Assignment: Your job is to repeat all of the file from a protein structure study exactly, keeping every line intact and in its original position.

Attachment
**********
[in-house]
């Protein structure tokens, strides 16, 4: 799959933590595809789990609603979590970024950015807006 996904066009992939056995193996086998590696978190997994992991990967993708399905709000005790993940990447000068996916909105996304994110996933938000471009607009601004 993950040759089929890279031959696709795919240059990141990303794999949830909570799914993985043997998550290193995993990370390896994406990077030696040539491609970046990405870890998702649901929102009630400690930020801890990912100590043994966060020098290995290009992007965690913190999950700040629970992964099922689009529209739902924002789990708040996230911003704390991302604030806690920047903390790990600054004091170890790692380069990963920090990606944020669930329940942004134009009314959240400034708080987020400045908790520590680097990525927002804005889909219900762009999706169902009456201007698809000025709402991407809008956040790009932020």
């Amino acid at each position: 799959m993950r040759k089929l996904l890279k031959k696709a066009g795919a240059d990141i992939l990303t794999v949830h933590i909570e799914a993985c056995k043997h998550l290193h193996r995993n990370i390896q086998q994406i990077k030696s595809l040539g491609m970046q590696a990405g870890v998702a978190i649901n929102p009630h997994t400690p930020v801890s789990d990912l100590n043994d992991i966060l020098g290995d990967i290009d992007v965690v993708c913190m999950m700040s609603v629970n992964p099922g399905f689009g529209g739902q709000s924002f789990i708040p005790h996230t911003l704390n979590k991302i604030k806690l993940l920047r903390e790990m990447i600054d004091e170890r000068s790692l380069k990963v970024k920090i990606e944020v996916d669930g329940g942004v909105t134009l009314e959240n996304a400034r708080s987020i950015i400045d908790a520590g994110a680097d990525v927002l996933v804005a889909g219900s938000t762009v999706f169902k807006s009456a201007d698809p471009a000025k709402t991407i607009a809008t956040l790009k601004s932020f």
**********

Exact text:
[in-house]
């Protein structure tokens, strides 16, 4: 799959933590595809789990609603979590970024950015807006 996904066009992939056995193996086998590696978190997994992991990967993708399905709000005790993940990447000068996916909105996304994110996933938000471009607009601004 993950040759089929890279031959696709795919240059990141990303794999949830909570799914993985043997998550290193995993990370390896994406990077030696040539491609970046990405870890998702649901929102009630400690930020801890990912100590043994966060020098290995290009992007965690913190999950700040629970992964099922689009529209739902924002789990708040996230911003704390991302604030806690920047903390790990600054004091170890790692380069990963920090990606944020669930329940942004134009009314959240400034708080987020400045908790520590680097990525927002804005889909219900762009999706169902009456201007698809000025709402991407809008956040790009932020």
């Amino acid at each position: 799959m993950r040759k089929l996904l890279k031959k696709a066009g795919a240059d990141i992939l990303t794999v949830h933590i909570e799914a993985c056995k043997h998550l290193h193996r995993n990370i390896q086998q994406i990077k030696s595809l040539g491609m970046q590696a990405g870890v998702a978190i649901n929102p009630h997994t400690p930020v801890s789990d990912l100590n043994d992991i966060l020098g290995d990967i290009d992007v965690v993708c913190m999950m700040s609603v629970n992964p099922g399905f689009g529209g739902q709000s924002f789990i708040p005790h996230t911003l704390n979590k991302i604030k806690l993940l920047r903390e790990m990447i600054d004091e170890r000068s790692l380069k990963v970024k920090i990606e944020v996916d669930g329940g942004v909105t134009l009314e959240n996304a400034r708080s987020i950015i400045d908790a520590g994110a680097d990525v927002l996933v804005a889909g219900s938000t762009v999706f169902k807006s009456a201007d698809p471009a000025k709402t991407i607009a809008t956040l790009k601004s932020f």